Over the past few weeks I have felt an incredibly wide range of emotions when reading what has appeared on many of my friends’ FaceBook profiles concerning the Syrian refugees coming to Canada. At times I have been enraged, angered, saddened , disappointed and amazed by the memes, comments and articles posted. Fortunately the rage and anger, never productive emotions, are short-lived and most often give way to sadness, disappointment and amazement. I believe amazement has been the most prevalent emotion – amazement at how little I really know many of the people that I have worked, played, eaten, celebrated and grieved with over the past sixty-nine years.
Disappointment comes a close second. Disappointment that many have forgotten the stories of their own families’ arrival in Canada: the adversity that they had experienced in their homelands; the dangers they faced in their journey to their new homeland; and the welcome and help they received. To then see these friends hide behind the sanctimonious excuse that “we should look after our own homeless first” only adds further disappointment. Where would they be now if that had been the cant at the end of the Second World War, during the Hungarian Revolution, the expulsion of the Jews from Poland, the wars in Lebanon and Vietnam, the political oppression in Eastern Europe, Spain, Portugal, Haiti and many parts of Africa? Where would they be if their families had been turned away because “we have to look after our own first”?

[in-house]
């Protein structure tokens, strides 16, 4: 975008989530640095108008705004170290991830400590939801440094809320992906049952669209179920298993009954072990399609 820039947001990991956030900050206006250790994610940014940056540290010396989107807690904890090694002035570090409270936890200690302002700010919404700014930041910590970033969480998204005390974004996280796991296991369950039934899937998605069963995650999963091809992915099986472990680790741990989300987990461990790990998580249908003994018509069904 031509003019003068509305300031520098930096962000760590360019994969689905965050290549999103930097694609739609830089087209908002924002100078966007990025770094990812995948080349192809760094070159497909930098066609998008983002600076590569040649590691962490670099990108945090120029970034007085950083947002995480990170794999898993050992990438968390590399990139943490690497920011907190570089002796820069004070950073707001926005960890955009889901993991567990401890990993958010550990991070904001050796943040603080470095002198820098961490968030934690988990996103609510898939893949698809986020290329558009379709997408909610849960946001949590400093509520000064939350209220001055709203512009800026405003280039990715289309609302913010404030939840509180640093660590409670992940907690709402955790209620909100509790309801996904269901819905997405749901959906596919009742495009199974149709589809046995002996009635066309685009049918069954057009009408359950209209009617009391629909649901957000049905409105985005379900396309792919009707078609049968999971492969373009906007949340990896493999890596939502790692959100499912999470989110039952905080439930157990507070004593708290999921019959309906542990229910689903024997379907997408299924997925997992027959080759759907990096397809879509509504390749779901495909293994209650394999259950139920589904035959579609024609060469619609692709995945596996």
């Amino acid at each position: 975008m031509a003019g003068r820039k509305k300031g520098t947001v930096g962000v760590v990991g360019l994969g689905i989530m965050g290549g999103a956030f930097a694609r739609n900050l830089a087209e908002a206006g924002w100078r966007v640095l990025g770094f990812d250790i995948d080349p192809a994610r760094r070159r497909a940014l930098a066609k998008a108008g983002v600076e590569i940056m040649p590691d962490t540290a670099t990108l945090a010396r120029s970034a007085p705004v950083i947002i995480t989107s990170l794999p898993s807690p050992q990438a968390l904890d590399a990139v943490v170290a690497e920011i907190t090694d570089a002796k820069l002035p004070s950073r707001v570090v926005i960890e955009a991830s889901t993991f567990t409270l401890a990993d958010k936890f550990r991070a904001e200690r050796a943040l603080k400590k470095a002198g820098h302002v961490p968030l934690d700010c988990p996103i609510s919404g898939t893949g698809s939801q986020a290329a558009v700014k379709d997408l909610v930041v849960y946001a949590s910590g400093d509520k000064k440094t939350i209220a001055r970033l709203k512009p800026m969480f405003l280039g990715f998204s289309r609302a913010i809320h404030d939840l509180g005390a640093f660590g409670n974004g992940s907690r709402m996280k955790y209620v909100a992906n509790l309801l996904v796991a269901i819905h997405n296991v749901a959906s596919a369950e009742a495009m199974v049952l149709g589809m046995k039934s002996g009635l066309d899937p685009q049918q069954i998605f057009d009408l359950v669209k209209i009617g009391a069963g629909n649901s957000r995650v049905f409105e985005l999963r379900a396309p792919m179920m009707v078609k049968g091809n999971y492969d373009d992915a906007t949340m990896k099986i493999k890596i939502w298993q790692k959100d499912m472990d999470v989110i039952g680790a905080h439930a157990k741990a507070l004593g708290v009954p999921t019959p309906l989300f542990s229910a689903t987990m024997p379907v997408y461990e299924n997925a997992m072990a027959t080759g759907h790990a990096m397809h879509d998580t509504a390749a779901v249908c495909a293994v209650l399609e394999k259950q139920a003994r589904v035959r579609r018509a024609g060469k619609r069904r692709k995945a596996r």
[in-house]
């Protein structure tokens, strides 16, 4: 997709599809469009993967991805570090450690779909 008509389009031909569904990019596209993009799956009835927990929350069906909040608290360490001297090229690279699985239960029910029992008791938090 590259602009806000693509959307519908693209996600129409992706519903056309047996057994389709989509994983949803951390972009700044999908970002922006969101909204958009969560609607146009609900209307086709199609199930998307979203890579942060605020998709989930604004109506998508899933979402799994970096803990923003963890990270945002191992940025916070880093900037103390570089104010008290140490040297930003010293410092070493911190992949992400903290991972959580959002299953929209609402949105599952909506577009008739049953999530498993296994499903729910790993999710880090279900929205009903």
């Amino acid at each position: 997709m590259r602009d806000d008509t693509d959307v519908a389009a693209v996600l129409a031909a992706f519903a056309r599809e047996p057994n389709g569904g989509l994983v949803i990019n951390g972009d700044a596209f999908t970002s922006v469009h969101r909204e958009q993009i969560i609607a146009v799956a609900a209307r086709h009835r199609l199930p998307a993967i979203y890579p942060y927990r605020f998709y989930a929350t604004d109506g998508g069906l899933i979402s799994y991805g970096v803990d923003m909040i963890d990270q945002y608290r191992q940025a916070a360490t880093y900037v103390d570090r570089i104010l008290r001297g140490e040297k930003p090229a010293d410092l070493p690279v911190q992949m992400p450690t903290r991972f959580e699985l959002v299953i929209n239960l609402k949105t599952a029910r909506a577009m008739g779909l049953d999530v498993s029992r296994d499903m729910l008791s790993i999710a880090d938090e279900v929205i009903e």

I am fortunate that my own family’s story is a fairly uneventful one but I’d like to share a story from a gentleman who knows the refugee experience. Artur Wilczynski is currently our Ambassador to Norway but the path that has brought him there is a story worth telling and worth reading:
Finally I am sadden when I realize there is no point in arguing with many of these friends; that even stories such as Artur’s will not change their minds. Those memes, comments and links reflect how they honestly feel about refugees coming to Canada. And whither I like or agree with those thoughts they are free to have and state them. That is one of the reasons their families came to Canada!
On this day in 1940: In Romania, the ruling Iron Guard fascist party assassinates over 60 of arrested King Carol II’s aides and other political dissidents.